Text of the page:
Natalia’s first teaching experience goes back to her years in education when a friend asked for a piano lesson because they wanted to learn their favourite song. A student of the Gnessin Music School at the time, Natalia was often frustrated that she had to practice her piano for hours while other children could play. But a request from a friend made her realise – not only she had a skill people admired but she was also able to pass it on.
A true understanding of how my teaching can help came to me when I taught a young blind student. When we started, the boy struggled with concentration and could say no more than a few isolated words. In a year of music practice, he could build coherent sentences and his learning ability improved dramatically.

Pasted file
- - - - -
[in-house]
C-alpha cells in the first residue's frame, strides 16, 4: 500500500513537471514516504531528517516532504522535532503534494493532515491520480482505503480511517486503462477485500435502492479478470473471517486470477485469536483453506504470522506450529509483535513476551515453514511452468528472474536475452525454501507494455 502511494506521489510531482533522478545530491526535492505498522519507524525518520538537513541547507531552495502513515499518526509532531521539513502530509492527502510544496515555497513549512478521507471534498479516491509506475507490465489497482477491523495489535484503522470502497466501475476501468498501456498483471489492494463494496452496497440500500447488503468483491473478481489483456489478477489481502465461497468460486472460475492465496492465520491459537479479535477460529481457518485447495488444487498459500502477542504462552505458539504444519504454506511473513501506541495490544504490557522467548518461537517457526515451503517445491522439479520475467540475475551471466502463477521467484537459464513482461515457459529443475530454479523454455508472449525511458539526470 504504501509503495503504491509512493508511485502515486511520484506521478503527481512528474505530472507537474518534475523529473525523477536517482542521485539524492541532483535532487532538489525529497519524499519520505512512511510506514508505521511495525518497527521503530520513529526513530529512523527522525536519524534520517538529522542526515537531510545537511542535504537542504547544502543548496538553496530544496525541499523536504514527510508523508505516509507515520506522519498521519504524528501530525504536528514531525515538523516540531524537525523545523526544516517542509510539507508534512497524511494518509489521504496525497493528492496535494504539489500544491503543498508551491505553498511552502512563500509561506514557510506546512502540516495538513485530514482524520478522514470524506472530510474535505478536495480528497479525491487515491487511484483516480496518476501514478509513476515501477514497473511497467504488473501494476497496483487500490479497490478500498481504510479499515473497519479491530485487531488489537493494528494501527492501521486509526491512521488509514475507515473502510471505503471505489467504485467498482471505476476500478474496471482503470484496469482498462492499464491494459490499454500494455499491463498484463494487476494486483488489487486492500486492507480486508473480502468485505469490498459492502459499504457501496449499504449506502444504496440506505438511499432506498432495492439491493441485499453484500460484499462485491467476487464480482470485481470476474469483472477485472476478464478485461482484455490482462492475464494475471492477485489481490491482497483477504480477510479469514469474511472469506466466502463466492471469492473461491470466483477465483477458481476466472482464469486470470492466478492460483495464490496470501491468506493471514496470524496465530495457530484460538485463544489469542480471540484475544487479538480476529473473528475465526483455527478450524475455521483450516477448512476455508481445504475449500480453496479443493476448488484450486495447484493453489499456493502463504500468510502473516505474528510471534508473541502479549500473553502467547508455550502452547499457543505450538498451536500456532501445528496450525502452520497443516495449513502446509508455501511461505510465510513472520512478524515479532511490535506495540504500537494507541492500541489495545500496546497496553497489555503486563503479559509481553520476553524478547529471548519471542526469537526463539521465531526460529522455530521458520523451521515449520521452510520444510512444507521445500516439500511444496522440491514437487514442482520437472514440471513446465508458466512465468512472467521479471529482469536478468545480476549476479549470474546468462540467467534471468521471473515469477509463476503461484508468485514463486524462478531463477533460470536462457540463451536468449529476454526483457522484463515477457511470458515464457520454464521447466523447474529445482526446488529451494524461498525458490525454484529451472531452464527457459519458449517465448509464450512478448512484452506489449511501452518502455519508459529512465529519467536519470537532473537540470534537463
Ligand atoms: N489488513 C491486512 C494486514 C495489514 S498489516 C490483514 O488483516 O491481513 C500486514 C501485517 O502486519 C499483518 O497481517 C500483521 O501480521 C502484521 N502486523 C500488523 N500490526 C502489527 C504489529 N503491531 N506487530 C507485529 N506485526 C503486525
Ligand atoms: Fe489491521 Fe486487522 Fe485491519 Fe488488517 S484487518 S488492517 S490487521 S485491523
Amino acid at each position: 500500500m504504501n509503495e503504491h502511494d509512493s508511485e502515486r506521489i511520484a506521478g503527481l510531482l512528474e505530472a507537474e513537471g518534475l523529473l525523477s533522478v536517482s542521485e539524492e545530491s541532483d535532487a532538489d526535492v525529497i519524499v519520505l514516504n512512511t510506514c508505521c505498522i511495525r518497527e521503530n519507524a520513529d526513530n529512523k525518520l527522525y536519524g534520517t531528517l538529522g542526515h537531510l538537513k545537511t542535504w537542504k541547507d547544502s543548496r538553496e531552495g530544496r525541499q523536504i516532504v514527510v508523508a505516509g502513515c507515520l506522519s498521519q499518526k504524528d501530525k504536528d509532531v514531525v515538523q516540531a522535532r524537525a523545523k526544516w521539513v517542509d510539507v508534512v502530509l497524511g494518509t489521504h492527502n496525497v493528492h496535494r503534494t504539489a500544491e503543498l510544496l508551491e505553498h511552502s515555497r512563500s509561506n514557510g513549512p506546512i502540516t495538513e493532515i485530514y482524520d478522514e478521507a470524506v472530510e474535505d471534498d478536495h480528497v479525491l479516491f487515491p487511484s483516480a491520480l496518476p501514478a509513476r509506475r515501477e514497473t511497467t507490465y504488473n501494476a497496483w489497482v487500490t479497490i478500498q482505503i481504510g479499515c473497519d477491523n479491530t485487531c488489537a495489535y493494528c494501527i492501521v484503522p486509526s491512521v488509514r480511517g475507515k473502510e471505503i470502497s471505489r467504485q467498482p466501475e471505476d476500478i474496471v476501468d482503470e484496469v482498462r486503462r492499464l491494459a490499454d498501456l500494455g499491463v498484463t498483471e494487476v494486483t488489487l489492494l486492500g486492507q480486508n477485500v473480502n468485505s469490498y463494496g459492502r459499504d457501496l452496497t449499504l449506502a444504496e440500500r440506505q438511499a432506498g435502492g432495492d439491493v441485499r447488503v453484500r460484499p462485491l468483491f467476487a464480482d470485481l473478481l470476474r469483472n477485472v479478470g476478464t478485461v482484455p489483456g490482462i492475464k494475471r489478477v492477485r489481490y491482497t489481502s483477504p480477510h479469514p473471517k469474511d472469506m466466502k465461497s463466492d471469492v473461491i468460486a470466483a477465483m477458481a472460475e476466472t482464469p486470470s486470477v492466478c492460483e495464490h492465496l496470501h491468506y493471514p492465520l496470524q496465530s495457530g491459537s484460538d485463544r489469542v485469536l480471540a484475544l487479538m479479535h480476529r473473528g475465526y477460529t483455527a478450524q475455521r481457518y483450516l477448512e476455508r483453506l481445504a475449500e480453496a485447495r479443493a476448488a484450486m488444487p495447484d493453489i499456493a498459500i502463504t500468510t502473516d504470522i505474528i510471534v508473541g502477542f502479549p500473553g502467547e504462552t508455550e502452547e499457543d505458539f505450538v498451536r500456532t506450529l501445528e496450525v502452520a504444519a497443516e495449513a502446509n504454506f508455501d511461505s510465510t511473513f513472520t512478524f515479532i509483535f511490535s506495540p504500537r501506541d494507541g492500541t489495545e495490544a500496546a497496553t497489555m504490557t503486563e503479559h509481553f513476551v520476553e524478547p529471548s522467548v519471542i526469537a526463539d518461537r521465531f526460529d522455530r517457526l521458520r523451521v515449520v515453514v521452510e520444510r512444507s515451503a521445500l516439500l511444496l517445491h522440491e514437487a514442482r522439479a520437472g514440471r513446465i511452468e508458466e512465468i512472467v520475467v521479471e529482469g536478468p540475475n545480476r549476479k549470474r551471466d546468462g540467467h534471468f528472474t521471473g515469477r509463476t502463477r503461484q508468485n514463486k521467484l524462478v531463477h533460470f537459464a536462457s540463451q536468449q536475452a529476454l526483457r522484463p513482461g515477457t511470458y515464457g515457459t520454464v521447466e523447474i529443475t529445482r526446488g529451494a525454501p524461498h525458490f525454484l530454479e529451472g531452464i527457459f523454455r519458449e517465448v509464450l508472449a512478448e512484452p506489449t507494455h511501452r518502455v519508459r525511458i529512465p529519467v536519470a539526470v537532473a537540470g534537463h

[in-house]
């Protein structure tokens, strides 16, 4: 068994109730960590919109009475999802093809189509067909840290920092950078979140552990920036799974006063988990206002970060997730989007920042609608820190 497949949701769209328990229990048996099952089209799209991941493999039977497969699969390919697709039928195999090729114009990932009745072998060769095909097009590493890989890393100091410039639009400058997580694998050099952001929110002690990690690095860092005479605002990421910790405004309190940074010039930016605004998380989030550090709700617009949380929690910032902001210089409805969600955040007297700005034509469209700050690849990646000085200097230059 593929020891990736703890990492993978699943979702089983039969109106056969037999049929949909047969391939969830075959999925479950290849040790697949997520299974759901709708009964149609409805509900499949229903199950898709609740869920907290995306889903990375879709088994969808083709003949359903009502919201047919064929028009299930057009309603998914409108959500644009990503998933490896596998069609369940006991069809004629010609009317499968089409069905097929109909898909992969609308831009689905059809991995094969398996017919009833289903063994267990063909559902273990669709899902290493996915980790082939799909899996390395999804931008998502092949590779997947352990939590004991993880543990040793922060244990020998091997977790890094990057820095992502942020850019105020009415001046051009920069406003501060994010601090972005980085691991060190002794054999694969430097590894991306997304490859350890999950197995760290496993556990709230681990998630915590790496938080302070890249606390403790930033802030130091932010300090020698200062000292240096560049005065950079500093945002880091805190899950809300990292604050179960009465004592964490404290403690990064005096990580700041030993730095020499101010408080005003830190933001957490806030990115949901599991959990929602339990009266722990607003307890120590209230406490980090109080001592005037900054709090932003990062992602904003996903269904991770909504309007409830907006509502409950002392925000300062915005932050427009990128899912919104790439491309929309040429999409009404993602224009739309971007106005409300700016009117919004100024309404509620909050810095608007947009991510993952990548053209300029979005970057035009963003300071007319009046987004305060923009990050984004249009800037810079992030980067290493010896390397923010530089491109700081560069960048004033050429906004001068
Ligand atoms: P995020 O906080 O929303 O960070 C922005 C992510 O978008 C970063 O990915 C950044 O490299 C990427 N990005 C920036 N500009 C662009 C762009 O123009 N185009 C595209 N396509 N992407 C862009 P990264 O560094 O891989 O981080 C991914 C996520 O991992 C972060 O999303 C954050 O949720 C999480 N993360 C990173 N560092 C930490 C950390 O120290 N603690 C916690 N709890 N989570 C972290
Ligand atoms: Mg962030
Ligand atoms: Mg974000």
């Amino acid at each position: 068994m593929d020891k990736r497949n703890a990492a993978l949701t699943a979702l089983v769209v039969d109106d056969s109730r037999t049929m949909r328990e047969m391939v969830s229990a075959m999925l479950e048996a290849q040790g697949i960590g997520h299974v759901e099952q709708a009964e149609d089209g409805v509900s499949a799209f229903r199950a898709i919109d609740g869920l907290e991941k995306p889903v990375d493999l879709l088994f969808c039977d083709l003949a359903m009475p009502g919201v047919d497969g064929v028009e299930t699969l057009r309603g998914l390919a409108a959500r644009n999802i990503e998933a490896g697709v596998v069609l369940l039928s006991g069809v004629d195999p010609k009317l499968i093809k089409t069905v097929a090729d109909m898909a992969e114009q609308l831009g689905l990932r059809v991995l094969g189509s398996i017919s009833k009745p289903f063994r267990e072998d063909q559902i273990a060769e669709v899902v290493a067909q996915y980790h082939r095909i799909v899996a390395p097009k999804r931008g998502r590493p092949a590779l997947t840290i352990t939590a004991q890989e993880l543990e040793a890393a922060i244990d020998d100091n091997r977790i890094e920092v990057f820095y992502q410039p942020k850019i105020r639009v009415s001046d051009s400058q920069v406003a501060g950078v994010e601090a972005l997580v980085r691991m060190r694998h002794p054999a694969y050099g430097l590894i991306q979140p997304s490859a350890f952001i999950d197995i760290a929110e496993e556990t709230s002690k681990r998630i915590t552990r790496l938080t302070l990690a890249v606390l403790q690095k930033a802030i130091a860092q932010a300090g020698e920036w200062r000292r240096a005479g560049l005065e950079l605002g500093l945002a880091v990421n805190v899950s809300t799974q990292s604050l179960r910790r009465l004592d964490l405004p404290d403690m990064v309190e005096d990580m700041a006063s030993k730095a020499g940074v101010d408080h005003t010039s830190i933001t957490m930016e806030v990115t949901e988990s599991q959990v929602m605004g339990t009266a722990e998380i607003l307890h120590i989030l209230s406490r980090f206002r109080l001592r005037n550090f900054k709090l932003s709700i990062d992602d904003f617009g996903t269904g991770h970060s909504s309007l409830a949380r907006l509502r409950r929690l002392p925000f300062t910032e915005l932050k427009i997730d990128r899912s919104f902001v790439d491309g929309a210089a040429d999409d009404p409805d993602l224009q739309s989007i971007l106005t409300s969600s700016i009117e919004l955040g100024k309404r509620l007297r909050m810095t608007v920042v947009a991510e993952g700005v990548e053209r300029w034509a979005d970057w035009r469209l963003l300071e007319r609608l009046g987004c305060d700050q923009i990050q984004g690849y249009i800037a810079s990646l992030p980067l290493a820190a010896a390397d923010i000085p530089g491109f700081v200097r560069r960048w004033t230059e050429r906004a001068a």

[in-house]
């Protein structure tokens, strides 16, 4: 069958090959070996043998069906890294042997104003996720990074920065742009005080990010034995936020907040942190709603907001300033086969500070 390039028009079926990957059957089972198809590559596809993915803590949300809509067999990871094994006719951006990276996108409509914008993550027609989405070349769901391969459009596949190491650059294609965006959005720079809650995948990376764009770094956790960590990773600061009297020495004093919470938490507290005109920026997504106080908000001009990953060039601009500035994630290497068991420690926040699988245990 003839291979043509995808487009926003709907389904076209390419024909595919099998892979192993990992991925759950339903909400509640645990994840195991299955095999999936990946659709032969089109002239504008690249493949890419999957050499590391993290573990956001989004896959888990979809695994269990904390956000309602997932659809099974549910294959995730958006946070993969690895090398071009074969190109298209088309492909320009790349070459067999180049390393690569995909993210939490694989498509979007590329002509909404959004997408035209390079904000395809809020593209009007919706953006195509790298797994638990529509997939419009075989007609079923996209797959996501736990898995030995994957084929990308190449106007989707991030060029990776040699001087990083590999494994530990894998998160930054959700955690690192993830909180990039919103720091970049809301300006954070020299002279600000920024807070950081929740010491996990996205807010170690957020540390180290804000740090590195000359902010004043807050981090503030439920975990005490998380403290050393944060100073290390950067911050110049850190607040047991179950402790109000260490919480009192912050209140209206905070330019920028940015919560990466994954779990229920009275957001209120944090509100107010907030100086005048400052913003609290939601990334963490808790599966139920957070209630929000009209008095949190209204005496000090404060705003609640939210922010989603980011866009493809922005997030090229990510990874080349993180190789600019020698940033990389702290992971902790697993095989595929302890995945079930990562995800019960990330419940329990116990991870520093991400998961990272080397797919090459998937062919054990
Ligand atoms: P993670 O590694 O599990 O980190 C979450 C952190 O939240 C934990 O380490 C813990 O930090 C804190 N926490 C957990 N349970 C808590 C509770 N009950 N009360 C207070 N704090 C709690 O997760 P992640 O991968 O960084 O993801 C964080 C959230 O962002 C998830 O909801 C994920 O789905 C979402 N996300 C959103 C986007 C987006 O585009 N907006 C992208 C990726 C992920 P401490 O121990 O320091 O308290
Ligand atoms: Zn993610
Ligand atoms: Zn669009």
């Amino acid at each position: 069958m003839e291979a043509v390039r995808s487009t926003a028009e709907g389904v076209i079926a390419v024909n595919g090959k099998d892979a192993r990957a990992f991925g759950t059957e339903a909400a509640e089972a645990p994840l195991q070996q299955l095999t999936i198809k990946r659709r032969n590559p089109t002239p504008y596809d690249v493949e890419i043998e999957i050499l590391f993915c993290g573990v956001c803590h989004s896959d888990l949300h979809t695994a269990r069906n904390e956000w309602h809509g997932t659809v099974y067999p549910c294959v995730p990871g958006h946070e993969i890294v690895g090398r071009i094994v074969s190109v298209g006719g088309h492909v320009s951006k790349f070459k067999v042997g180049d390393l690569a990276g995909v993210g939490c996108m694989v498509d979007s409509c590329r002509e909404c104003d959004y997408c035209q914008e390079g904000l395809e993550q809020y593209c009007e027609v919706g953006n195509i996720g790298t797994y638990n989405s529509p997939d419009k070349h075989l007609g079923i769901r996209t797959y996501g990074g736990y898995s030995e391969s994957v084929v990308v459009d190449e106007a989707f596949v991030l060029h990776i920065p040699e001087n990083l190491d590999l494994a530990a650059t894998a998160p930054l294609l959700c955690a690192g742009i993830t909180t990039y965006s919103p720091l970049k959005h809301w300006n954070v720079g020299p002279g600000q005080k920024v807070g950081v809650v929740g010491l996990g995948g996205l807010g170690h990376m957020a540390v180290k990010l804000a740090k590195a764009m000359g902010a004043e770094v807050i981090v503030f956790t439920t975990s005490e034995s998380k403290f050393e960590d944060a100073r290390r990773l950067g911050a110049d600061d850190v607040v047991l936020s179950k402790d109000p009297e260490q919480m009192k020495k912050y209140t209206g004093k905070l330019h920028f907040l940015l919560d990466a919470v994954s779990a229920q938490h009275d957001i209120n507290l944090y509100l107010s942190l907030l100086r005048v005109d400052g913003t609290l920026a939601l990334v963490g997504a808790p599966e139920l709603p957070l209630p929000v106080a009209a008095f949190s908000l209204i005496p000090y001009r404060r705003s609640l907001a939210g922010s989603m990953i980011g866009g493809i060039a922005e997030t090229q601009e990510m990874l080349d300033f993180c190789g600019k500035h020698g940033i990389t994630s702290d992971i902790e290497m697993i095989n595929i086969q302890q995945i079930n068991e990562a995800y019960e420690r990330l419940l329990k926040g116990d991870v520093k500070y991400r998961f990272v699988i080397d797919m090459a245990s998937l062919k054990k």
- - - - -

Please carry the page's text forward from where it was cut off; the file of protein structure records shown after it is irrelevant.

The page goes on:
Throughout her career, Natalia has been an outspoken advocate for the music education accessible to all, especially children. She is currently teaching music theory and piano at the Cosmopolitan School in Berlin, supported by the Daniel Barenboim Foundation. She also has an extensive private teaching practice. Natalia is working on a series of children books Wir gehen ins Konzert! introducing classical music to children in an accessible and playful way aiming to support various educational outreach programmes in Germany.
I don’t aim to make a concert pianist out of each of my students. But learning to play a musical instrument helps to develop so many skills, such as coordination, communication, adaptability, decision making, that you cannot help but benefit whether you become a doctor, a writer or a pilot.